A History of Flamenco, the Soul of Andalusia

Flamenco dance is an art of passion. It’s not just a typical performance – you feel the emotion of the flamenco inside of you. But do you know where this art comes from? Let’s discuss the history of flamenco dance from its origins to its present.

While people associate flamenco dance with Spain in general, it is an Andalusian art, from the south of Spain. In 2010, UNESCO World Heritage declared flamenco on the list as of Intangible Cultural Heritage of Humanity.

Read more about the home of flamenco in Cadiz, tabancos, and which ones are my favourite click here.

If you want to read more about the culture and gastronomy of Cadiz read my other blog posts.

Etimology of flamenco

The name given to this art, “flamenco“, may be a corruption of the Arabic “felag-mengu” (fled farmer) and felagenkum or flahencou (Moorish songs of the Alpujarras). However, in a sense similar to the current one, the term does not appear before 1836, therefore, it is quite unlikely that it is a derivation from Arabic 350 years after the reconquest of Granada. We have to look for another way: “flamenco” comes from the late 18th and early 19th slang, in which it meant “cocky”, “pretentious”. It still has that plurality of meanings. When we say, for example, “don’t get flamenco” it is as if we were saying “don’t be cocky”. At that time people called gypsies “flamenco” instead of “gypsies”, since gypsy was a derogatory word. In fact, until the reign of Carlos III the gypsies did not enjoy equality.

Other specialists affirm that it was the slender, long-legged silhouette of the flamenco singers of the 18th and 19th centuries – in some way comparable to the flamingo birds- that gave rise to it. Others think that comes from the very characteristics of the song – “flameante” (flaming) – comes the name.

While flamenco flourished in Andalusia, it is difficult to say exactly where it all started.

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Types of Flamenco arts

There is not just one type of flamenco. There are many different variations, divided by origin and geographically. For example you can find Bulerías from Jerez, Seguiriyas, the closest to the Cante Jondo, and Soleás from the flamenco triangle (explained below). Other styles of flamenco are the famous Sevillana from Seville,  Fandango (Arab and Portuguese origin) from Huelva, and Alegrías.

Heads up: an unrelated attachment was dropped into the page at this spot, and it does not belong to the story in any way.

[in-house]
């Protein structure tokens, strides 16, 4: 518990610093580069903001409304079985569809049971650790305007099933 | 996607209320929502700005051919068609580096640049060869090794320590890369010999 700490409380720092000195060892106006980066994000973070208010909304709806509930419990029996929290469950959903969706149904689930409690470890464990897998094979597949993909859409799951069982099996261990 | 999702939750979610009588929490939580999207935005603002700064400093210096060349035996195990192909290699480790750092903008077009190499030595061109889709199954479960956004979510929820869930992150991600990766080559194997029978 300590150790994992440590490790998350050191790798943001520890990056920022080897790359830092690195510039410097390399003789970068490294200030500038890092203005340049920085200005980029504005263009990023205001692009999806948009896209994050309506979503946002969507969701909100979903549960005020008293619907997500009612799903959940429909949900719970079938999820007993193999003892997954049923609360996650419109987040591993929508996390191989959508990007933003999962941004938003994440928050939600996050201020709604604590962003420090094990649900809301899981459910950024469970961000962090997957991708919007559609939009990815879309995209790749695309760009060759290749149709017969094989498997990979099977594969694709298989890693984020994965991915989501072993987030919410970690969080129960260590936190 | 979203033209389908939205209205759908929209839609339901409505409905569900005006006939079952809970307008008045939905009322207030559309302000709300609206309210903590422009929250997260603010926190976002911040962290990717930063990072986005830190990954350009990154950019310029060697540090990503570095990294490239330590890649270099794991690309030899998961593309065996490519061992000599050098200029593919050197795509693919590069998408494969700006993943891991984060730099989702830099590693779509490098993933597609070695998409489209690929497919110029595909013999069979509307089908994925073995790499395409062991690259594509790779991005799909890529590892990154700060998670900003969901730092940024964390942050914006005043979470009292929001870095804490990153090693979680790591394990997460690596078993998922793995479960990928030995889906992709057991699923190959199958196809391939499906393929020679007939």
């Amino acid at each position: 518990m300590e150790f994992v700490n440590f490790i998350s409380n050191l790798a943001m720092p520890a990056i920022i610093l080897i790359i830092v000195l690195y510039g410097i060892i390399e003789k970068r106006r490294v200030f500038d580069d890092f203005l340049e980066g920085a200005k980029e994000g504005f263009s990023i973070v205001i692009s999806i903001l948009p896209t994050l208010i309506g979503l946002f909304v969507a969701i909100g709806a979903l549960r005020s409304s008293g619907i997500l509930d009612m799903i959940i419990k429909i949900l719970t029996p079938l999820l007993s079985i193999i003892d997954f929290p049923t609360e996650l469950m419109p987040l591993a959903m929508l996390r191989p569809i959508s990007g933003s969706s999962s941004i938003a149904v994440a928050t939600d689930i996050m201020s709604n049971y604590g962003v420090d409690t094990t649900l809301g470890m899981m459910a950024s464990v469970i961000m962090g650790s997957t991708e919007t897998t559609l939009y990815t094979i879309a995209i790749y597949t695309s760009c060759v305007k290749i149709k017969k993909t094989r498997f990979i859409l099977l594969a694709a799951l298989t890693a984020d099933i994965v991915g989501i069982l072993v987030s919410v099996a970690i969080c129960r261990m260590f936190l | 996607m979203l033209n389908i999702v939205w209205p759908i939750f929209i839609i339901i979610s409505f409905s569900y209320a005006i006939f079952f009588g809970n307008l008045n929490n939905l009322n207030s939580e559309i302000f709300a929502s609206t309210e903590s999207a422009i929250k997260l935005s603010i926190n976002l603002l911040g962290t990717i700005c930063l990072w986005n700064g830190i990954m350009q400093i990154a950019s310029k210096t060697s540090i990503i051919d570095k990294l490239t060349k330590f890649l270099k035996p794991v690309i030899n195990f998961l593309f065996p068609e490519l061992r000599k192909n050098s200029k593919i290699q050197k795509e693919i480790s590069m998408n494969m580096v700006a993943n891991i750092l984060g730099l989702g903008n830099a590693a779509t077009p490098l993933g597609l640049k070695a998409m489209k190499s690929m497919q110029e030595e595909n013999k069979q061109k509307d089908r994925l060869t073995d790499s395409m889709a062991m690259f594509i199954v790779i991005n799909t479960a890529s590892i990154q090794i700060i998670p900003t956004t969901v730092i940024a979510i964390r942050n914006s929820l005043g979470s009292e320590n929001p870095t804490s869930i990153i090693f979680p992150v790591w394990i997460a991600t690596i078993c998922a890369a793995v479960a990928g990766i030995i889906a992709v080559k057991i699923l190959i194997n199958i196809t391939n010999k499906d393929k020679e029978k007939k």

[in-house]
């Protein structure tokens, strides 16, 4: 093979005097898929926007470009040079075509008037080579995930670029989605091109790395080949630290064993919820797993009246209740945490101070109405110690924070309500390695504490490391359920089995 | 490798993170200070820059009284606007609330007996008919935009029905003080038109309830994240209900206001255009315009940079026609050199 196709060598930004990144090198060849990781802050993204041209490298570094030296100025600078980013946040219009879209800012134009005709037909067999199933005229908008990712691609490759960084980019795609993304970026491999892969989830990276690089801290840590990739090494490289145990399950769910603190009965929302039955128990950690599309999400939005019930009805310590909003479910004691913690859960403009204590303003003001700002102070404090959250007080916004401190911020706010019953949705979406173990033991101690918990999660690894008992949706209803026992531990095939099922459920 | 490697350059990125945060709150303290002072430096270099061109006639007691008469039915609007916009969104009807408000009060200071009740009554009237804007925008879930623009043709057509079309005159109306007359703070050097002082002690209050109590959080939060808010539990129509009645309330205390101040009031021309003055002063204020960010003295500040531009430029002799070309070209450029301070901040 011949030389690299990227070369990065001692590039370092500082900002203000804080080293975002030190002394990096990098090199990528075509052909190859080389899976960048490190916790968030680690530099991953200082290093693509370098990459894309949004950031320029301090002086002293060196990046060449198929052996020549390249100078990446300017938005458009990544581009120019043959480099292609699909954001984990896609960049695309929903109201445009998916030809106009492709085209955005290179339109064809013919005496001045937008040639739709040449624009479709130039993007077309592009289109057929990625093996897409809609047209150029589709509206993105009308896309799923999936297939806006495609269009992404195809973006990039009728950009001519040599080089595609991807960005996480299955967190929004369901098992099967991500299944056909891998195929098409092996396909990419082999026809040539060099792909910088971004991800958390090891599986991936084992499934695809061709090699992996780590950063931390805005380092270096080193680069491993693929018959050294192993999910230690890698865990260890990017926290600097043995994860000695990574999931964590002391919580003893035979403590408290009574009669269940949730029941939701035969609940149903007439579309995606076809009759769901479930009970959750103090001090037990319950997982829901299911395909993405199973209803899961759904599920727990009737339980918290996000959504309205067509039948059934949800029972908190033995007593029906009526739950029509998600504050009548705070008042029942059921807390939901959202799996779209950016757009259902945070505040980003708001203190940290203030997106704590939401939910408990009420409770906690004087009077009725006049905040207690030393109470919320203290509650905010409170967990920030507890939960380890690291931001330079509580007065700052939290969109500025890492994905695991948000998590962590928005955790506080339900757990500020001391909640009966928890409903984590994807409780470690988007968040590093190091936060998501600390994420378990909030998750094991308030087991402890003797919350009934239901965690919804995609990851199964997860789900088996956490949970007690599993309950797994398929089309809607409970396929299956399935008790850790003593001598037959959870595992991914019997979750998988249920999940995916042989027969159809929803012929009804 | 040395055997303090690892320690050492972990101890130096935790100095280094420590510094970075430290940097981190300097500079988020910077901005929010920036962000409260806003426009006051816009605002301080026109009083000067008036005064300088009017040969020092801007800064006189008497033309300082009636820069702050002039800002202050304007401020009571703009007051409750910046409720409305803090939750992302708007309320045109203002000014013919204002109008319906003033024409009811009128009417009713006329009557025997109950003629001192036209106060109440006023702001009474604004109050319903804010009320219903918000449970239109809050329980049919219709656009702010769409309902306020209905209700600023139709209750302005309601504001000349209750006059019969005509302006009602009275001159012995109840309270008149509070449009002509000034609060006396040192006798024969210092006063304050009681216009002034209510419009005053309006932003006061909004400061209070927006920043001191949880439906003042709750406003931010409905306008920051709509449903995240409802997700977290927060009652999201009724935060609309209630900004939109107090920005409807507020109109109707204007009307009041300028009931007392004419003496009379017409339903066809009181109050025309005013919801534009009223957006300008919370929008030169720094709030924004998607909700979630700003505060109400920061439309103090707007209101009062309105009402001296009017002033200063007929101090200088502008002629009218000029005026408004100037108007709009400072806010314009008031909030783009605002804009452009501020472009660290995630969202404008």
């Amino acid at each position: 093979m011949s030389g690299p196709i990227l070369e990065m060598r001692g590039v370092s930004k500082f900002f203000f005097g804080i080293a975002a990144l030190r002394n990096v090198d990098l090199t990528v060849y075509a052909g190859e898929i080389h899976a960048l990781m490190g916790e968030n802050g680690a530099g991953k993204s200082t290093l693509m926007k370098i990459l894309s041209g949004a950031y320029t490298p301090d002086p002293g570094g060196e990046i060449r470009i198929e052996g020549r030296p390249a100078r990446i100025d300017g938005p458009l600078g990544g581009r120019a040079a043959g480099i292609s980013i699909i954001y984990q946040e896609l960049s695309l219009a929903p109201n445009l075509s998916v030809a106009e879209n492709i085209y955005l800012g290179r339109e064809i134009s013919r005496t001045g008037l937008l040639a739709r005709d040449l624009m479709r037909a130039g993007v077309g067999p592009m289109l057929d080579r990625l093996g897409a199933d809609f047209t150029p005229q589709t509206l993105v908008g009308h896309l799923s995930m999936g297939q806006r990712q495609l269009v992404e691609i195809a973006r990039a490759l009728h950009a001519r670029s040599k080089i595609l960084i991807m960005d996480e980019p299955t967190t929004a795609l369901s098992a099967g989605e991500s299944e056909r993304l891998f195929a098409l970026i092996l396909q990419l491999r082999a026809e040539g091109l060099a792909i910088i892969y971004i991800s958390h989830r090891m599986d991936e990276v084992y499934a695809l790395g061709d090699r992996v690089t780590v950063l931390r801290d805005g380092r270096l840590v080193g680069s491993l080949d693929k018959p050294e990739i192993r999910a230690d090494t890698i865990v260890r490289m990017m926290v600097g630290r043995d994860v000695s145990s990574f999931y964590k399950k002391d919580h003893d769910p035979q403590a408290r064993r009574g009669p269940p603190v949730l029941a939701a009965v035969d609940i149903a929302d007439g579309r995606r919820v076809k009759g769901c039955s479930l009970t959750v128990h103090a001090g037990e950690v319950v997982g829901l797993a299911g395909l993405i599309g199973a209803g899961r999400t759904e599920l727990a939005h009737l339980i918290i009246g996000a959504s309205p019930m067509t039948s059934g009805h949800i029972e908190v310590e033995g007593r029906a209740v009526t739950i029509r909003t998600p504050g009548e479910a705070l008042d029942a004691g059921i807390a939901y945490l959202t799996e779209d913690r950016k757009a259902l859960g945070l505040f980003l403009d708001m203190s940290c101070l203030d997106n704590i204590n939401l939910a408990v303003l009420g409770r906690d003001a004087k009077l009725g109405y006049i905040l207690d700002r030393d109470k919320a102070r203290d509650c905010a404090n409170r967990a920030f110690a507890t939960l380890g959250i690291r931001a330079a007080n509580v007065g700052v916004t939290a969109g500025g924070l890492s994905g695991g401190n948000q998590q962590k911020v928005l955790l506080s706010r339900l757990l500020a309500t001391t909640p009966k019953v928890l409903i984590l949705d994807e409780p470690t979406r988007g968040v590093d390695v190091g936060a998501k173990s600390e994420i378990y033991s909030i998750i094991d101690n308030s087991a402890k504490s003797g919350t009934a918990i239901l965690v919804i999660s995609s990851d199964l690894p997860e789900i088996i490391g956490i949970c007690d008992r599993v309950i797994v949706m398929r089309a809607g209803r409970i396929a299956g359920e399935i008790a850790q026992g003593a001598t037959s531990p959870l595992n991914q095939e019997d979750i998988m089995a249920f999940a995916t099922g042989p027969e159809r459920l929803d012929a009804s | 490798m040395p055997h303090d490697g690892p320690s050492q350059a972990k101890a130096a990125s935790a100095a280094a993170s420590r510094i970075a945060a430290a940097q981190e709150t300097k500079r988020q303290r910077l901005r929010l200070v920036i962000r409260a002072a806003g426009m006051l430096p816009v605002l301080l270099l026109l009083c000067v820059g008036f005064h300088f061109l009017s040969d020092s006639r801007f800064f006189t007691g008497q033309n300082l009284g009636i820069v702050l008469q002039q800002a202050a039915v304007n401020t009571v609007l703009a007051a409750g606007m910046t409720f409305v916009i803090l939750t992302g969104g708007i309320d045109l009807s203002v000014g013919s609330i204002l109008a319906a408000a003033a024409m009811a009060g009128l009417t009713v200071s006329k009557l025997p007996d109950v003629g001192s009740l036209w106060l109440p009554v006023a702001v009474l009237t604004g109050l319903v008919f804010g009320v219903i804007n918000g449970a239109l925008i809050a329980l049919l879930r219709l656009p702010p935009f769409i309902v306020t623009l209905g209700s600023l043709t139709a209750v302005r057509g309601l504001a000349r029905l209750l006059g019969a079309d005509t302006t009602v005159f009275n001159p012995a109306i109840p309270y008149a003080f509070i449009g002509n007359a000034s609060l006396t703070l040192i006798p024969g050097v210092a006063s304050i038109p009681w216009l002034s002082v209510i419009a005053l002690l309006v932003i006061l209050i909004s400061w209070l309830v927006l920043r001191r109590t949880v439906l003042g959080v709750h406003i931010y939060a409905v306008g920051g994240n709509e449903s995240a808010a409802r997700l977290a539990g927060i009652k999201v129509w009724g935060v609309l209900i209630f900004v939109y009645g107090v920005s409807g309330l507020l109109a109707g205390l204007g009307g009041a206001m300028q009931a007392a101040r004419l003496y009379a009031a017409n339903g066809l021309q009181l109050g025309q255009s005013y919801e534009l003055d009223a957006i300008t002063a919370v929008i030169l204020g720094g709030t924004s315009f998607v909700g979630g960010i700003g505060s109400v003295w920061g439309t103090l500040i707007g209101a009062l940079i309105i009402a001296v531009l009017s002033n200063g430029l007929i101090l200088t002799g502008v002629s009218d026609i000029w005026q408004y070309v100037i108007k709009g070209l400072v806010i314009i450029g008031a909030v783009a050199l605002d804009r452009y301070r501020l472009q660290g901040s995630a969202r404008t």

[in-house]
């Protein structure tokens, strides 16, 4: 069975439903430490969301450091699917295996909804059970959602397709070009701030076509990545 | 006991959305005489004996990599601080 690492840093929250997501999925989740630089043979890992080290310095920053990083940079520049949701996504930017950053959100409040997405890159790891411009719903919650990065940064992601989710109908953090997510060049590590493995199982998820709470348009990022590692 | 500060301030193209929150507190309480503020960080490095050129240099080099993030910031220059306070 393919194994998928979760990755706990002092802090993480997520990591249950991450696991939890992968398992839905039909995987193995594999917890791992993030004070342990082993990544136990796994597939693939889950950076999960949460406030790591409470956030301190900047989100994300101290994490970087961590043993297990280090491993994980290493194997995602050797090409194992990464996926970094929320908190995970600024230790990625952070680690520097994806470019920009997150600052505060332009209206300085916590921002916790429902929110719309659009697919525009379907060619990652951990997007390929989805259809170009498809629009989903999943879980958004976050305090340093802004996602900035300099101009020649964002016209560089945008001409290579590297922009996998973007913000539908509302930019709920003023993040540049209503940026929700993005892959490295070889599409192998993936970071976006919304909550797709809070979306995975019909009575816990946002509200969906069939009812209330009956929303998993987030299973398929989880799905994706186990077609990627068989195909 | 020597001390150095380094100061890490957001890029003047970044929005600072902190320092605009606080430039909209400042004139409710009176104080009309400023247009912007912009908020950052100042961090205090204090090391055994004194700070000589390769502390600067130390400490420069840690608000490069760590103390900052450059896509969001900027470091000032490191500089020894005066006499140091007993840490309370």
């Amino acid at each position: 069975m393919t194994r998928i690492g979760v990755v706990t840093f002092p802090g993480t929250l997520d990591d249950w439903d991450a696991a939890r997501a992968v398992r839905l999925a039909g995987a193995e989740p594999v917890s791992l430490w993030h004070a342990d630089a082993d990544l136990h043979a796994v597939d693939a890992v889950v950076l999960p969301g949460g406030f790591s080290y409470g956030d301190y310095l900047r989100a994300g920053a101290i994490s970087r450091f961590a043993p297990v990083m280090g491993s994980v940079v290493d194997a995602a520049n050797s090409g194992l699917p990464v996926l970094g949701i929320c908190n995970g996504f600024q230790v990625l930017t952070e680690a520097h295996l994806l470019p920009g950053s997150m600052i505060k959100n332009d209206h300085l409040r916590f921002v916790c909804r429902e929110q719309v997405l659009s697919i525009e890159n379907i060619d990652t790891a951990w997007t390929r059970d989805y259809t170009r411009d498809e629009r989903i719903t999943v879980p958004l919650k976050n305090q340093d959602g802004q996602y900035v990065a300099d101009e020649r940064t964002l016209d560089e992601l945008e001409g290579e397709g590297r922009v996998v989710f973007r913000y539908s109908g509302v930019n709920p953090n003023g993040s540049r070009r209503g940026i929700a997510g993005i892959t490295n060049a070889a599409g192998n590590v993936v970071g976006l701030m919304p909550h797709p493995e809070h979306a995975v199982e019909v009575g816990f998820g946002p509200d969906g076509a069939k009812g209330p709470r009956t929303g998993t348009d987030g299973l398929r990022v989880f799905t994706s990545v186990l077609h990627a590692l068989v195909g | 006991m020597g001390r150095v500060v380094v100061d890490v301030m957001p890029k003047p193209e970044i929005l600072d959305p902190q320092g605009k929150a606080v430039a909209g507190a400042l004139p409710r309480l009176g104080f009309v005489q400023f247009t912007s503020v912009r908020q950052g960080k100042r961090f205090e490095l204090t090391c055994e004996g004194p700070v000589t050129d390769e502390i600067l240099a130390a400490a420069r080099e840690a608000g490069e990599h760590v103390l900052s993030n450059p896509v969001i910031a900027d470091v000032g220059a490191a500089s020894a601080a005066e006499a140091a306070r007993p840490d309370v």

Other provinces outside of Andalusia and within Andalusia created their own style of these. For example, Fandango (Arab and Portuguese origin) from Granada (Granaina), Malaga (Malagueña), Murcia (Murciana), or  Tango from Cadiz (Tanguillos), etc.

There are also the cantes de ida y vuelta, they are a group of flamenco styles, which have their origin in Latin American popular music. The following styles are within this group: the milonga, the rumba, the vidalita, the guajira and the colombiana. To explain a little more about these styles, la colombiana” one does not have to do with Colombia, it is the result of the combination of a well-known Mexican corrido and a Basque zortxico with the rhythmic support of a Cuban rumba.

The expression used is “ida y vuelta”, due to the ancient belief that these styles arrived in America by Spanish emigrants. These types of flamenco appeared with the return of these emigrants and the return to their origins.

Origin of flamenco

However, the original flamenco came from further South in Cadiz province. The Golden Triangle of Flamenco is where most people believe the Cante Jondo originated. The flamenco triangle is between the cities of Cadiz, Jerez de la Frontera and Triana in Sevilla. Cante jondo is thought to be the purest form of flamenco that still exists today.

The history of flamenco has only been documented for two centuries. For this reason it is difficult to know the precise roots of flamenco in Andalusia. Everything before the 19th century we can learn from stories.

History of Flamenco

There are several theories in the history of flamenco, however all the theories say that the origin comes from the cultural union of different cultures throughout centuries, Arabs, Sephardic (Jews), Christians and Gypsies. However, Hipólito Rossy said that the origin of flamenco musical folklore stems from the three fundamental cultures that are Andalusia: Arab, Hebrew or Jewish, and Christian. And being part of them, the gypsy.

Most theories agree that flamenco comes from Arabic singing. Although Hipólito Rossy comments that, like the language, Arabic music may have added to the folklore that existed in the country, instead of being the basis of flamenco.

With regard to flamenco guitar, you can see the mixture of Arab (plucking) and Christian (strumming the guitar) cultures.

Other theories of the origin of flamenco

  • On the other hand, there is a theory in which the cultural “invasion”, spiced up with Greek musical science, and the influence of Hindu music, leads falsely to the conclusion that flamenco singing comes from India. However, some historians think that the gypsies added the similarities to the folklore in Andalusia. The expressive and artistic gypsy contribution to the final result of flamenco art is undeniable.